GMB dampens bumper harvest joy
Suspected corruption and collapsing systems at the Grain Marketing Board (GMB) are driving farmers to sell their maize produce on the black market, amid fears gains from the “good” 2016-2017 farming season will soon be lost.
By Nkosana Dlamini
Agriculture, Mechanisation and Irrigation Development minister Joseph Made recently said farmers harvested more than two million metric tonnes (mt) of maize, well above the $1,5 million mt required every year.
The farmers, naturally, are supposed to be smiling all the way to the bank, but that is not so.
They have to battle with a worsening cash crisis that makes it difficult to withdraw their money from the banks after selling their crop and many are opting to sell on the black market for quick money.
But that is not all. They have to contend with festering corruption at the GMB.
Fresh reports indicate that officials at the GMB — to which some 70% of Zimbabwe’s rural population that depends on agriculture for livelihood looks up to for salvation — are conniving with dealers to con them.
A good number of farmers have not been able to properly dry their maize and, anxious to beat poverty, are rushing their produce to the grain utility for sale.
And unscrupulous GMB employees — some of them senior — are turning the farmers away and instigating dealers to buy the maize on the spot at low prices, only for them to return to the depots with the same grain almost instantly and making a killing in the process.
The reports also indicate that in some cases, good grade maize is being turned away too, so that the farmers are forced to sell to the prowling dealers who give the GMB employees kickbacks.
The GMB is a typical case of the more than 70 State-owned agencies or parastatals where bad corporate governance provides opportunities for looting by both public and private individuals.
Government’s insistence on a skewed pricing regime is among the questionable policy measures and practices that are providing fertile breeding ground for persistent corruption at the board.
Under section 26 of the Grain Marketing Act, the GMB’s core functions and duties are to buy and sell, provide storage, handling and processing facilities for and maintain stocks of cereal products on behalf of the government.
That means the board is a mere custodian of government cereals even though, under a 1996 arrangement, it can run its own commercial arm whose proceeds are entirely GMB’s.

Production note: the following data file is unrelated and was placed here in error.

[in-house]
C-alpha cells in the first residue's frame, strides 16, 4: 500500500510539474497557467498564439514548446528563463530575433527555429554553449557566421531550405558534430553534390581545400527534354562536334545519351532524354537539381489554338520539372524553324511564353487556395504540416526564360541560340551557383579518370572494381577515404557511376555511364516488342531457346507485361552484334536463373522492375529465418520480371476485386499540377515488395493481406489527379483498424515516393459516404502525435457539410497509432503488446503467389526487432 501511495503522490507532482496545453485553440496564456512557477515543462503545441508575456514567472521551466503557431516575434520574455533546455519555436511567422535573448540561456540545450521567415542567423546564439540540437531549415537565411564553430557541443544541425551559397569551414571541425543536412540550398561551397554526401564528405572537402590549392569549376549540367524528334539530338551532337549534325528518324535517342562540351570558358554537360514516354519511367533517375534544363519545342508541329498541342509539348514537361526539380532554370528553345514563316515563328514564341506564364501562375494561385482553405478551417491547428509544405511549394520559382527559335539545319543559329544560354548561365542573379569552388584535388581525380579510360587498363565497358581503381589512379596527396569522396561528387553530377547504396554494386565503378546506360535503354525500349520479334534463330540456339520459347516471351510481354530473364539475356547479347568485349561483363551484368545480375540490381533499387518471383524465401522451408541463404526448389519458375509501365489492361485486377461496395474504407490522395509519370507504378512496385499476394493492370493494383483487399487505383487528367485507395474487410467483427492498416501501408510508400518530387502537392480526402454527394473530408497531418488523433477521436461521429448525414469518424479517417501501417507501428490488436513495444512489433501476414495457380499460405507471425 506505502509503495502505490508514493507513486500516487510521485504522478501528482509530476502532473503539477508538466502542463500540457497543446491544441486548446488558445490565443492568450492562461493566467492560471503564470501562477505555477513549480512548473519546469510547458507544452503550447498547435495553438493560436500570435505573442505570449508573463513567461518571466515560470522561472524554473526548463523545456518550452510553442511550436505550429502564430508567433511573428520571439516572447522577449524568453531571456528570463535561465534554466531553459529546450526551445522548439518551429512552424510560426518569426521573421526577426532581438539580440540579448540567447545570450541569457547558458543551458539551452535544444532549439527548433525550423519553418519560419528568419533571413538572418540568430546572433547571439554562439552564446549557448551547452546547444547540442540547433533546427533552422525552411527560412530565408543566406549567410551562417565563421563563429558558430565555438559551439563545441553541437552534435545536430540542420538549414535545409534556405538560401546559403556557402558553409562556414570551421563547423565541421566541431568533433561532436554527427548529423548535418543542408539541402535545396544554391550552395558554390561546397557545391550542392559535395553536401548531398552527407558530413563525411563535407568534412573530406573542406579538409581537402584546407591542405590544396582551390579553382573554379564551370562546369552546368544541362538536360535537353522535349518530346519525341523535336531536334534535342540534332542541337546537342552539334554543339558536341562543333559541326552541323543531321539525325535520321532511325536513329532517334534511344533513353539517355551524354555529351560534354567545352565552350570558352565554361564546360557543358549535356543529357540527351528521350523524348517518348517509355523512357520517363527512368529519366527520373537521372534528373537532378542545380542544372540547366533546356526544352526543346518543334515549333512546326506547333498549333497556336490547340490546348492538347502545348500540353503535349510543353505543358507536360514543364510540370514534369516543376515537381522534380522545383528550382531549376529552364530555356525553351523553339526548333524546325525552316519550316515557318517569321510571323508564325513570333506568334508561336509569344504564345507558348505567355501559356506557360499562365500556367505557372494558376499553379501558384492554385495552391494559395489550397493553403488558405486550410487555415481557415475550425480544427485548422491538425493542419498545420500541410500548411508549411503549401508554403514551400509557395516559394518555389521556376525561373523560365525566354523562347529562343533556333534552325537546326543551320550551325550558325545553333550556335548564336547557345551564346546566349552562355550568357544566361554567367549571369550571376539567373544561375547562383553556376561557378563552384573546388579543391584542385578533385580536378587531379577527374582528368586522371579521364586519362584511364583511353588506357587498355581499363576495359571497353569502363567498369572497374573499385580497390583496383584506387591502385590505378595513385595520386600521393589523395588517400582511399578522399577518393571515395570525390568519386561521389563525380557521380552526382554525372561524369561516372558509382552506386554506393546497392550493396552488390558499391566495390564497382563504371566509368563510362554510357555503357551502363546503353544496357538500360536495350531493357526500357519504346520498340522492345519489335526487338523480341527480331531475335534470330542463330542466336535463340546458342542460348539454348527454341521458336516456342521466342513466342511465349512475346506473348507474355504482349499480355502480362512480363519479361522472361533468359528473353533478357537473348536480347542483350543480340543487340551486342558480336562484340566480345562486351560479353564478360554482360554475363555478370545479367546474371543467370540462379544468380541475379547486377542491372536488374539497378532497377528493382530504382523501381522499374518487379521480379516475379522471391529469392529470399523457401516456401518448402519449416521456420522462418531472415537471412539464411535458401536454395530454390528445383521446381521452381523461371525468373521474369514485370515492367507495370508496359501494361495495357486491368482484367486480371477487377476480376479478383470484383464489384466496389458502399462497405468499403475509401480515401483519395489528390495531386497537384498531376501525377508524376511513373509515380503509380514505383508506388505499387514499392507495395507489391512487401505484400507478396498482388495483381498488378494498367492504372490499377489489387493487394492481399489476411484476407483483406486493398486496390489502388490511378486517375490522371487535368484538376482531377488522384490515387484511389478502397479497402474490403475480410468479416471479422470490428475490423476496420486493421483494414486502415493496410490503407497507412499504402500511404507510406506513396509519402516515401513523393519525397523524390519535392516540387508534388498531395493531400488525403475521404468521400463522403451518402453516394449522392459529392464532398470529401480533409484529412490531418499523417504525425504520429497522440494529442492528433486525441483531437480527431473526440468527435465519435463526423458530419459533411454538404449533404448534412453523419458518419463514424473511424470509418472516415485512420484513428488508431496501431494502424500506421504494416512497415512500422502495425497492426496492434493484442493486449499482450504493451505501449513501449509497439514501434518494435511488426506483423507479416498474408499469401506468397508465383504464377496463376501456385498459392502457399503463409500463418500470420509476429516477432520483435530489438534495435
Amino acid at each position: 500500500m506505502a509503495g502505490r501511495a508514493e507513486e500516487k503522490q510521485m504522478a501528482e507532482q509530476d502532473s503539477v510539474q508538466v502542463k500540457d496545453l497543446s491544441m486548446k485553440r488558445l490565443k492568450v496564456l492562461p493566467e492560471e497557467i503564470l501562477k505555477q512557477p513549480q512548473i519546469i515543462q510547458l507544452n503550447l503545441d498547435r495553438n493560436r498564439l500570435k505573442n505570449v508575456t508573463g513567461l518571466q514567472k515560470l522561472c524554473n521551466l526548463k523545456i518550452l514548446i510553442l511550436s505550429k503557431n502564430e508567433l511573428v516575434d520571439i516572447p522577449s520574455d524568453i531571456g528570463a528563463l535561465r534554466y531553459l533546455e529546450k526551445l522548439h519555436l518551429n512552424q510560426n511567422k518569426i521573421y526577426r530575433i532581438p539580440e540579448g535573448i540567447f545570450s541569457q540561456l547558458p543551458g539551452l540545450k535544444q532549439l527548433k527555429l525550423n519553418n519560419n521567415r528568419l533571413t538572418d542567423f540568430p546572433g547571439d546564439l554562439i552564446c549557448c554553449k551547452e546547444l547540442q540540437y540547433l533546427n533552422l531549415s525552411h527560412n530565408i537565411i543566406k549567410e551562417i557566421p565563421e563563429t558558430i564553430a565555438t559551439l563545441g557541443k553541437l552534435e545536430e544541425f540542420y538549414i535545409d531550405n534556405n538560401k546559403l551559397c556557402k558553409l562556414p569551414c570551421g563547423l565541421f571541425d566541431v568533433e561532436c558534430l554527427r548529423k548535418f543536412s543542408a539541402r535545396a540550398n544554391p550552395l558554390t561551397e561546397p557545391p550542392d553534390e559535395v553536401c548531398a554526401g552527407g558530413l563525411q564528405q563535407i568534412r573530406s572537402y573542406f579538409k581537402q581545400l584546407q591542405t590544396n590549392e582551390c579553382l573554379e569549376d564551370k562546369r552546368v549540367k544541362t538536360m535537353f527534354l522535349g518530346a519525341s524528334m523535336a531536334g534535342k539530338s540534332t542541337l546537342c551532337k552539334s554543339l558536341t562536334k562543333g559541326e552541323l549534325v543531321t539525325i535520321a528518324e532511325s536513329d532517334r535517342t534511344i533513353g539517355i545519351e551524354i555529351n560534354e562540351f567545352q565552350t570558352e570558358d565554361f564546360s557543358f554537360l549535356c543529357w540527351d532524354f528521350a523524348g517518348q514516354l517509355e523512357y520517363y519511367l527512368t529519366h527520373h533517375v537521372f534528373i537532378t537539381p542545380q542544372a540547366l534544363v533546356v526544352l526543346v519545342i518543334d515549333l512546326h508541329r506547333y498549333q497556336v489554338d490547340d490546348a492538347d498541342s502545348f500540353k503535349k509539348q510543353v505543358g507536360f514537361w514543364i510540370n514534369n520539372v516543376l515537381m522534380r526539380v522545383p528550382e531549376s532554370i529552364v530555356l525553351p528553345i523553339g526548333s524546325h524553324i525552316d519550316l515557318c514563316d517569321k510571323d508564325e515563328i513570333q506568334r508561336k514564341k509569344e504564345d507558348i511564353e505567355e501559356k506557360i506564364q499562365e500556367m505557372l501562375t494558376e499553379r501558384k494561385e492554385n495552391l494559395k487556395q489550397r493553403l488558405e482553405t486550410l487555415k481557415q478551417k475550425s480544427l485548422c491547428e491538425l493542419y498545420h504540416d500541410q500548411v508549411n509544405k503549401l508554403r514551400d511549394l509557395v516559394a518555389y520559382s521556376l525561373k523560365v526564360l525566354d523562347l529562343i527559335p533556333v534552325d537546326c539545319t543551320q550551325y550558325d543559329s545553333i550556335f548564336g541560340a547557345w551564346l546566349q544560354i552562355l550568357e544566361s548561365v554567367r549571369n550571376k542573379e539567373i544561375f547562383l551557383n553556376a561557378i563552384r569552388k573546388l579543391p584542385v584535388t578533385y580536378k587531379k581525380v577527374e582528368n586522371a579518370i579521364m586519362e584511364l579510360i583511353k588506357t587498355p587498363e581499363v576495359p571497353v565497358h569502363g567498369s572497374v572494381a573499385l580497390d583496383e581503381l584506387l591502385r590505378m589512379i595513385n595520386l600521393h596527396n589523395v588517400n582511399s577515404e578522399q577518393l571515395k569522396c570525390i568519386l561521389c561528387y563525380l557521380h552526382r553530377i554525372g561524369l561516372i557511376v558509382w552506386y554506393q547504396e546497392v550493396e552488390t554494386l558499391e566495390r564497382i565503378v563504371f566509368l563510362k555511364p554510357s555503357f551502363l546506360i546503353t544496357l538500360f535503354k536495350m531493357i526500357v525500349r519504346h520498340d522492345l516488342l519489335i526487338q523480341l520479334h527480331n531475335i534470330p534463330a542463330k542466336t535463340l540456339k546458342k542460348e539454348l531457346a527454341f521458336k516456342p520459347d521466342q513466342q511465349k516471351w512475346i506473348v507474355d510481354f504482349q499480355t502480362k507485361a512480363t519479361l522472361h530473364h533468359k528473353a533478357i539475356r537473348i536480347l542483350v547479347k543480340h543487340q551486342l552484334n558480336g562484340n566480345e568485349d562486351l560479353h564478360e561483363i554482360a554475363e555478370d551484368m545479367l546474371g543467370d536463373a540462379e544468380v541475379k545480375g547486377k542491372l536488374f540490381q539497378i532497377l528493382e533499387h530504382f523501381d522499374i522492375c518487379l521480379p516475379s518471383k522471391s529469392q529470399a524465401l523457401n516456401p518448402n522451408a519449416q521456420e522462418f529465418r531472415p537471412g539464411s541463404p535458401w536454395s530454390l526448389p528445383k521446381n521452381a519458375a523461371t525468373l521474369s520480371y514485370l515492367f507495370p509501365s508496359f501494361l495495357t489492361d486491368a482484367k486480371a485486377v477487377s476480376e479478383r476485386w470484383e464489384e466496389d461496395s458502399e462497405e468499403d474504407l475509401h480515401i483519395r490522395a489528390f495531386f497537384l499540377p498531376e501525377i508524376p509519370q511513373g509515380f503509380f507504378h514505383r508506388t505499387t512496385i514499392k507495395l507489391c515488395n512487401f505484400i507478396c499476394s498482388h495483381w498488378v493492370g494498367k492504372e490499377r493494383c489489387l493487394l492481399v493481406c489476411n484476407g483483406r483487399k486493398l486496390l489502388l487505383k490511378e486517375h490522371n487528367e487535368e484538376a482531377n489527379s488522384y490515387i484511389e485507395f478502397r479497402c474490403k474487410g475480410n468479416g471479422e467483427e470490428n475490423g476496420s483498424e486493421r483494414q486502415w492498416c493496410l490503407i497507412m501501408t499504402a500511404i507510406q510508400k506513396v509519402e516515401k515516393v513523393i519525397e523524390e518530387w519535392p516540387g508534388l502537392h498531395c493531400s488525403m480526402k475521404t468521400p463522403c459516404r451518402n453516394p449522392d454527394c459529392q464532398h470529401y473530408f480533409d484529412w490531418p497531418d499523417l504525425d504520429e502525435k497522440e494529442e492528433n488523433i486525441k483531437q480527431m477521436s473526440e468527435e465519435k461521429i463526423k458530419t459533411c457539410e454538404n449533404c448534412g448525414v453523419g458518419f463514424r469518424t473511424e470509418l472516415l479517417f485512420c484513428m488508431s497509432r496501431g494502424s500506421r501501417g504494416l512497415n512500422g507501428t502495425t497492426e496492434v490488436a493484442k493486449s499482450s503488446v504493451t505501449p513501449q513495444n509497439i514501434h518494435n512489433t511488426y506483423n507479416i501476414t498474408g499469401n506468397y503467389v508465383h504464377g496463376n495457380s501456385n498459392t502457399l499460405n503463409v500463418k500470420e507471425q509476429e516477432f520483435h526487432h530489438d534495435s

Over the years, there has been strong criticism of the GMB pricing system, but, against all odds, it has maintained a maize producer price that currently stands at $390 per tonne while selling the same quantities to millers at less than $200.
The import price also remains lower, at $240.
According to a Zimbabwe Farmers’ Union (ZFU) update, the local producer price of maize, which government insists is a result of high local production costs that stand at $1 000 per hectare, far exceeds what international markets offer.
The ZFU said the maize price on the international market has kept constant between $150 and $250 per tonne since June 2014.
The $1 000 figure looks inflated, though and has not been backed by empirical evidence.
The GMB has in the past defended maize producer price increases, arguing they were a response to pleas from farmer unions and individual farmers.
The issue of maize prices demonstrates inconsistencies and contradictions in government policy.
Late last February, Made told Parliament that the producer price would remain at last season’s $390.
But his counterpart, Finance minister Patrick Chinamasa, presented the 2016 mid-term fiscal policy in September last year and suggested that the GMB maize floor price would be aligned with import prices.
He acknowledged that the high producer prices for cereals were draining the fiscus at a time government was faced with an acute liquidity crunch as it struggles to generate revenue.
“The high [maize] prices are constraining the fiscus, while the intended beneficiaries and the desired outcome of boosting grains production are not being achieved…I therefore propose that we gradually converge the GMB floor price with the import parity market price from the 2016 /17 agricultural marketing season, mindful of the necessity of guaranteeing viability of our farmers,” he said.